What sort of themes do you focus on, if any?

Perception. Everything seems connected to the perception. I am fascinated by the potential of interpretation - what determines how we see/hear things around/inside of us?

Change of perception > change of interest (including system of values) > impact on behavior > influence on relation with outside world > change (modulation) of reality

My interest is in the process of creation as an organic phenomena. The form is conceived as a consequent result of this process. I am focused on the state of mind. Creation (and all included in this process) is clearly a tool. The form (= composition) documents a momentary state of perception, including subjectivity, automatically.

How would you describe your sound compositions in words? If you listed some words what would they be to describe the experience for you and for the people that will listen to your work?

Sound movie, cinema for ears, sound painting, sound sculpture, digitally frozen contemplation … feature from certain mental process dealing with certain subject …

I am attracted by situations resistant to rational analysis. Such situations leave free space for potential interpretation* - the phenomena of interpretation is inevitable. I encorporated this fact into compositional methods. I reject voluntarily employment of logical systems, narrative structures (= there is no "story" or message ) and employ sounds, even very "concrete" sounds, as non-referential "abstraction". All sounds are abstract. There is no direct association with the "origin" of sound. The choice of sounds could be compared with using colors or textures while painting or sculpting (e.g. sound of chicken is employed for its quality and not because I would like to suggest a chicken). It is the character (morphology, inner energetic structure and containing etc.) of sound itself, which determinates all, despite its origin. I am always observing the potential of sounds (capability to interact or/and coexist with other sounds), each sequence or single sound are considered as an independent entity. I am searching for a balance, through nature, of each participant (> strategy of "controlled" coincidence), sounds are playing the roles of "individuals" coexisting inside "societies of sounds" (= compositions).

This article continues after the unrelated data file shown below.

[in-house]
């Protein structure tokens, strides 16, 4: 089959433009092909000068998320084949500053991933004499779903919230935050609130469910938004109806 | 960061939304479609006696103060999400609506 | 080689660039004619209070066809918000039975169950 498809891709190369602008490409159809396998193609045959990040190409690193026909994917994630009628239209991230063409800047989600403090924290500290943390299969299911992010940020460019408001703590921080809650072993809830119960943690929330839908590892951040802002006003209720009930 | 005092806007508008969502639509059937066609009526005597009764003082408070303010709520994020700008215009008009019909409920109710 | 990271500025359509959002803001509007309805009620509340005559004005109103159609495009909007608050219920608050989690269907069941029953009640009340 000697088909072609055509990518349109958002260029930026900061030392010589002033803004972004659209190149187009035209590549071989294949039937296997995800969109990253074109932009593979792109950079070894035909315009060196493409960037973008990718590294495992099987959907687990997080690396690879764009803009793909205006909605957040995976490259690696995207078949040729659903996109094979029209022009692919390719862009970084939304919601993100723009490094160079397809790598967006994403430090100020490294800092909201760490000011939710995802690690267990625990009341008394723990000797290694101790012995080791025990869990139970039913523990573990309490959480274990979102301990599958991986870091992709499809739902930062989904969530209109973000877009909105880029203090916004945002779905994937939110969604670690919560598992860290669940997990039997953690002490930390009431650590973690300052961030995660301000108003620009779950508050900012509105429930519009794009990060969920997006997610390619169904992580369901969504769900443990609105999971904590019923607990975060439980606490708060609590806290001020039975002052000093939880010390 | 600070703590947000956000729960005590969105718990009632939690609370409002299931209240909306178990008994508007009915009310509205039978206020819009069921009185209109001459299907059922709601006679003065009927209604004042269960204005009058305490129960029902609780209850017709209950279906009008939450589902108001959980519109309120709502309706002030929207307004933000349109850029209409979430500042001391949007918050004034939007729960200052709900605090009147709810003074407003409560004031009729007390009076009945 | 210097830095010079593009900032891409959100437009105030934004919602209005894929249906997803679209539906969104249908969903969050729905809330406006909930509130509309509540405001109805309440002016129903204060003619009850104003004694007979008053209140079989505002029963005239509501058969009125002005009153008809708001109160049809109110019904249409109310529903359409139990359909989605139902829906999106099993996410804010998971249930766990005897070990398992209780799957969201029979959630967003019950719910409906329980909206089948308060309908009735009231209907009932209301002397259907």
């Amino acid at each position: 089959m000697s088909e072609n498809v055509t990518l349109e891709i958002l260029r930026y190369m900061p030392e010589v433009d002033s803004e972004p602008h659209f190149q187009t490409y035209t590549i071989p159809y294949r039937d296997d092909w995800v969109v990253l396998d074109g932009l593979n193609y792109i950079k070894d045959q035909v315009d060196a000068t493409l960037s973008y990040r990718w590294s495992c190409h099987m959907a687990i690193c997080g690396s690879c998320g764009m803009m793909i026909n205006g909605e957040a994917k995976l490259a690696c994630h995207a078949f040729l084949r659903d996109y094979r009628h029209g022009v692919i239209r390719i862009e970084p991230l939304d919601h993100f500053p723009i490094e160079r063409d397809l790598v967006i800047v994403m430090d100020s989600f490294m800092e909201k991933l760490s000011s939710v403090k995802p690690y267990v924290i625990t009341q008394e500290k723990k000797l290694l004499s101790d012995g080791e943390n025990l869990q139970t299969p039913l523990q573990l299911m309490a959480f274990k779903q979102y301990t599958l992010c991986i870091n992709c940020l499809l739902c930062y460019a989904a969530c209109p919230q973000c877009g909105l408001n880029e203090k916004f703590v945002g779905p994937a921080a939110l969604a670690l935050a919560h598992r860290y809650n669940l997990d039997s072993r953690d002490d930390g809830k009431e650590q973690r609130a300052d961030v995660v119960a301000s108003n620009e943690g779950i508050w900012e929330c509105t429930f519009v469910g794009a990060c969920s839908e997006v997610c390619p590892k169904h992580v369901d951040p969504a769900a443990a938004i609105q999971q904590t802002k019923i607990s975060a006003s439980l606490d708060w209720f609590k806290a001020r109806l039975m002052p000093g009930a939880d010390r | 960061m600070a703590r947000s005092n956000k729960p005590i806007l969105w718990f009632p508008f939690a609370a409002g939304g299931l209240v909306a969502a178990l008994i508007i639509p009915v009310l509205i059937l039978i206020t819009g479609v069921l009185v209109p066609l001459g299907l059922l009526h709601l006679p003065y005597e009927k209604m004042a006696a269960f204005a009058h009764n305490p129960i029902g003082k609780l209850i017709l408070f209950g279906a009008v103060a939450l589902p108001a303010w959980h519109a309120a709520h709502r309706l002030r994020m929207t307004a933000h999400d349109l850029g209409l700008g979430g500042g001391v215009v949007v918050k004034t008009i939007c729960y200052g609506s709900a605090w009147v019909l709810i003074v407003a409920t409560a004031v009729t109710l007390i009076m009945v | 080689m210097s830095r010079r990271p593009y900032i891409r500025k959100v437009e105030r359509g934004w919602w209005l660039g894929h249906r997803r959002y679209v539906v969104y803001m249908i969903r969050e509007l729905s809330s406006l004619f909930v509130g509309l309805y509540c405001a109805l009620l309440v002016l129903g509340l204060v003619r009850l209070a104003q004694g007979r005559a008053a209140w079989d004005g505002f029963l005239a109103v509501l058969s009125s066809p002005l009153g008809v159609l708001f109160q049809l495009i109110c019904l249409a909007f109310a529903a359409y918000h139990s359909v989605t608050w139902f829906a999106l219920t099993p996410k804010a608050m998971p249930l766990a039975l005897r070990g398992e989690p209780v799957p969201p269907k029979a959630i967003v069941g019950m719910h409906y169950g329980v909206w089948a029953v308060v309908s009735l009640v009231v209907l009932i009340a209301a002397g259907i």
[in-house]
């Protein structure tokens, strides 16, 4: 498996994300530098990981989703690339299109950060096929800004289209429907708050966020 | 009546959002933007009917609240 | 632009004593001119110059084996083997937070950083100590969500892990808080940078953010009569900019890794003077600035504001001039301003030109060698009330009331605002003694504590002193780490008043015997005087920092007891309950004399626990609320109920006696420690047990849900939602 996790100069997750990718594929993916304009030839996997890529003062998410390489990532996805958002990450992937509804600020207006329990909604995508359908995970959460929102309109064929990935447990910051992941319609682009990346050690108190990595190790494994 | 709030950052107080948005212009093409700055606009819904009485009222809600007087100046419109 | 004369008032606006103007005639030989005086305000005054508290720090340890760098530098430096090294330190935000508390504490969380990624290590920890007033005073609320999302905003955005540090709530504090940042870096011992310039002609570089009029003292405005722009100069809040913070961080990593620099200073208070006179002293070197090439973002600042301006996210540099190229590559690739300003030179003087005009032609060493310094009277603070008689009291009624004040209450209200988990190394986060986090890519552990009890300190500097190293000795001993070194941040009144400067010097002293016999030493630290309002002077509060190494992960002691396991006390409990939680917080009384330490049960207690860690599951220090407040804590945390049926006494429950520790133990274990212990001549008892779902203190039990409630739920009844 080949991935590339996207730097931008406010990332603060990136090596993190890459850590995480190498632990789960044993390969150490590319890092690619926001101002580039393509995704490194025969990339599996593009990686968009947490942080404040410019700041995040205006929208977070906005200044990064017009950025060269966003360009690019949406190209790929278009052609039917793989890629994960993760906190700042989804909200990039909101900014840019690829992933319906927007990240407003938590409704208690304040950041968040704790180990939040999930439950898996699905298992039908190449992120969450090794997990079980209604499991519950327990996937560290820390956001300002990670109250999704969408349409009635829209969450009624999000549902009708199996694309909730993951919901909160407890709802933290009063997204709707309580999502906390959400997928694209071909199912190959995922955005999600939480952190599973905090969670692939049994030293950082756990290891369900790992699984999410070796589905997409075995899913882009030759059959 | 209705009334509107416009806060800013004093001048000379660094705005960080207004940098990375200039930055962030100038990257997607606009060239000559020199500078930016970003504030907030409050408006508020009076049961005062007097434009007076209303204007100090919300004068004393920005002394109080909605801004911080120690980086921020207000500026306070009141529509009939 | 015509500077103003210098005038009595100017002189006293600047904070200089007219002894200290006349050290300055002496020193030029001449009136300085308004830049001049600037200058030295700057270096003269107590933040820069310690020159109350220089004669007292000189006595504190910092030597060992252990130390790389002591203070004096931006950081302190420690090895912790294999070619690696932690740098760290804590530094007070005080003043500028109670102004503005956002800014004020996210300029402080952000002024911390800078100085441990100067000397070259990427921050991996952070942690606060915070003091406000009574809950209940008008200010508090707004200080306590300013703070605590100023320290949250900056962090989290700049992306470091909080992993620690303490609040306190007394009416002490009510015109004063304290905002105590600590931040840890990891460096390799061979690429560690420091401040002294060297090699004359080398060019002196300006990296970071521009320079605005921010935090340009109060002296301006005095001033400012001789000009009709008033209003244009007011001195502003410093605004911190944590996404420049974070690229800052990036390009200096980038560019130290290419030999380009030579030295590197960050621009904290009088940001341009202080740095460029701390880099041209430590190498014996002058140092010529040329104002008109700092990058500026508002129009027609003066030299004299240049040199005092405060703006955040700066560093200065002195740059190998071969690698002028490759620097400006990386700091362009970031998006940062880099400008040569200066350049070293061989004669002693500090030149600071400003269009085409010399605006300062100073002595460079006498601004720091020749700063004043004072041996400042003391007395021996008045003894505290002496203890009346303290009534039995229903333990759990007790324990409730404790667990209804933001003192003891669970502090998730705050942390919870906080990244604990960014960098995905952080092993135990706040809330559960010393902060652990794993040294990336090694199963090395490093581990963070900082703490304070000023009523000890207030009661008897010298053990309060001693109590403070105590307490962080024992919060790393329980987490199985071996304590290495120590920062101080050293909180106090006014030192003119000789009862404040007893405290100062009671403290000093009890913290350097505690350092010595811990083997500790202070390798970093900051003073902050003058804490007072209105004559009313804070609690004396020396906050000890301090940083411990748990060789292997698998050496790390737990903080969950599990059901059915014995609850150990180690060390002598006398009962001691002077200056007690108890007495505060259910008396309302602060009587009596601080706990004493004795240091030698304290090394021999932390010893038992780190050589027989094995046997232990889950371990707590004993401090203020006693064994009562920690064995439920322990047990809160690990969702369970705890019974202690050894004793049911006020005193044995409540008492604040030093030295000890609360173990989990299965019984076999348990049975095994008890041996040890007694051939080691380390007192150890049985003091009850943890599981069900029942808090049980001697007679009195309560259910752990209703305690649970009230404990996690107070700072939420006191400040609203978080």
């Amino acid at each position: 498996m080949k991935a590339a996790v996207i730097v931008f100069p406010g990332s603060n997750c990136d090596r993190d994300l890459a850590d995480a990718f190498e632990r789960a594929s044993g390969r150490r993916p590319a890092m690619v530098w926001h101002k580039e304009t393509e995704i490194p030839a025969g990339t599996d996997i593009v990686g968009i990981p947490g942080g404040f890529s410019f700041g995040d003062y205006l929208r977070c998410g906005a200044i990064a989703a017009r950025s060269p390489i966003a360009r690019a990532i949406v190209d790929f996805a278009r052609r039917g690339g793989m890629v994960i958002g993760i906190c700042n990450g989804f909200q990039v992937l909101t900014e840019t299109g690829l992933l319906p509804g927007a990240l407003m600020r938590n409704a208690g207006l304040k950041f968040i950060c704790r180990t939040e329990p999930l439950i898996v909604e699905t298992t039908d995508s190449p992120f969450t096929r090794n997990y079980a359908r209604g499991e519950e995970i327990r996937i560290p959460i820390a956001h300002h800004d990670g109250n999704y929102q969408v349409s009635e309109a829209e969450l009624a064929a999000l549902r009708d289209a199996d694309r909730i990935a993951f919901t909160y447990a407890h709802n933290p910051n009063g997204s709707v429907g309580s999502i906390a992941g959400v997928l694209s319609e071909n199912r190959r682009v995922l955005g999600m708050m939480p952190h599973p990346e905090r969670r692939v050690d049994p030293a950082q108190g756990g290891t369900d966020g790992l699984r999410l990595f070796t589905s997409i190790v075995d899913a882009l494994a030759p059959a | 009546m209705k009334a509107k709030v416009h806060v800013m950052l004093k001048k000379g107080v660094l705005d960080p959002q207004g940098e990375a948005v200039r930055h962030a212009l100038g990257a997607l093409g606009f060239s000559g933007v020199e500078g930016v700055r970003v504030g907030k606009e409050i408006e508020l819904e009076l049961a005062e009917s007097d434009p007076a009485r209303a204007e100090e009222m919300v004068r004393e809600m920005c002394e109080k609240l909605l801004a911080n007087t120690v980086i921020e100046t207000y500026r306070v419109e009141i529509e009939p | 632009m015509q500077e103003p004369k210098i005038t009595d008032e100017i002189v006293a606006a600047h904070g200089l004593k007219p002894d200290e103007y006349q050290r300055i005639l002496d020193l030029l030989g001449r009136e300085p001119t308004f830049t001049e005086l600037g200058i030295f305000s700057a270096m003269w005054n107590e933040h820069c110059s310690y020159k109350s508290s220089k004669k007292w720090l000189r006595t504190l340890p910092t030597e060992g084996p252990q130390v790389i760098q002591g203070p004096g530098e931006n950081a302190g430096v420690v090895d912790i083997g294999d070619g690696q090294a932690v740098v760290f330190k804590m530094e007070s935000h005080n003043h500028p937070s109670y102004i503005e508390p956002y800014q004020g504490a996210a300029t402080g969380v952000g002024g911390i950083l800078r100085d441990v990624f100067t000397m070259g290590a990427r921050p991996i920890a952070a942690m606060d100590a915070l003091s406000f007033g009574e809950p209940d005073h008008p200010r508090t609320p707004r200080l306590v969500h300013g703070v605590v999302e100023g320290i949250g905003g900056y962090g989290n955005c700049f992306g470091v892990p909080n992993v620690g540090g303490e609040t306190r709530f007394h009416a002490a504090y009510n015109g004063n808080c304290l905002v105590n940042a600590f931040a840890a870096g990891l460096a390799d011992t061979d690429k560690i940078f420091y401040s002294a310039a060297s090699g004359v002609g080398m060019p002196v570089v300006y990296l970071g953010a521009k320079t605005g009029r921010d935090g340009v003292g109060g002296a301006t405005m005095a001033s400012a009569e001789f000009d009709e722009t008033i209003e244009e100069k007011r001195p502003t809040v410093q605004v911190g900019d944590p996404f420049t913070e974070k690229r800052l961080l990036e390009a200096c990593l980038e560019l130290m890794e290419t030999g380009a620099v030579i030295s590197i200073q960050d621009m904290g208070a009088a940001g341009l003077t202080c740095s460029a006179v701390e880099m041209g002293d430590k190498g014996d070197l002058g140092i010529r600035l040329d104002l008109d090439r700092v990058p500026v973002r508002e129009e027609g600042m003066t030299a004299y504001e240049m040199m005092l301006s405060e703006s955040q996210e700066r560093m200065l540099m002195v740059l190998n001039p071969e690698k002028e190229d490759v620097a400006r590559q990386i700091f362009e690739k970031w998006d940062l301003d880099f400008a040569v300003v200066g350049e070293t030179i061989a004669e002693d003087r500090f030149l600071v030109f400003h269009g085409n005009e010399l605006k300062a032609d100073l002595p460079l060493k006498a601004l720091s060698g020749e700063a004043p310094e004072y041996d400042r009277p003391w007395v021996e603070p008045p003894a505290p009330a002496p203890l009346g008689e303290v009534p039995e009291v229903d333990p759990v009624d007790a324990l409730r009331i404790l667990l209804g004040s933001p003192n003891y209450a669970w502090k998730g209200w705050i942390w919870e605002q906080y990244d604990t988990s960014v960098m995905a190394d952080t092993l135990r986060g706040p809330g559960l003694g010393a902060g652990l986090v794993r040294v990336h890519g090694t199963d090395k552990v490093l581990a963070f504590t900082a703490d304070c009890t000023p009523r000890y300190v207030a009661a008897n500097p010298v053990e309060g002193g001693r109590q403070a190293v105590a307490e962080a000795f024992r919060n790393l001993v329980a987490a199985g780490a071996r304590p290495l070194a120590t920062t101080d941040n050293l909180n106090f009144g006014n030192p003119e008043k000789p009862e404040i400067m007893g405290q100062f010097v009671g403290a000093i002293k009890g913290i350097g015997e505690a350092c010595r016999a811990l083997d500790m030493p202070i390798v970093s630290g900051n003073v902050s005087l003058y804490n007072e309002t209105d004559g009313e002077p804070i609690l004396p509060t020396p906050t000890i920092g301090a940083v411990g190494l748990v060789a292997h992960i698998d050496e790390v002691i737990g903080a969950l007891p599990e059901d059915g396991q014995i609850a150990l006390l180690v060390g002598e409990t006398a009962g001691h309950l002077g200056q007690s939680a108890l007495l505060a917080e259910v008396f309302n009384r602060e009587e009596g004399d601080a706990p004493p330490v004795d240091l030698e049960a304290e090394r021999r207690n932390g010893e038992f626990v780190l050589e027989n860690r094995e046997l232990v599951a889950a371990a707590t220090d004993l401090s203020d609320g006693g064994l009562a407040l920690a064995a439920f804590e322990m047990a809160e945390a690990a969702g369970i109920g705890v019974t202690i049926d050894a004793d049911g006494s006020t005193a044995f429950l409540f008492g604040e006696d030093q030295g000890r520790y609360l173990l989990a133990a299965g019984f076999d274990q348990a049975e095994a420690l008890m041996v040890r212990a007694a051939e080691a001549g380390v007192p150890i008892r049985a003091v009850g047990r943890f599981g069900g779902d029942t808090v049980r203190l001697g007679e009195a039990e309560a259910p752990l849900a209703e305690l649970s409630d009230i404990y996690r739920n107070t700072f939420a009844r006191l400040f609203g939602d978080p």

[* With the higher potential of interpretation (sounds or combinations of sounds)are getting a paradoxically higher potential for abstraction].

Do you visualize your sounds in a certain way?

Sometime I am using graphical scores. Graphics preserve a creative dialogue with the subject-this is clearly an equal part of the whole process of dealing with perception.

  < Ritmax Asimetra [part]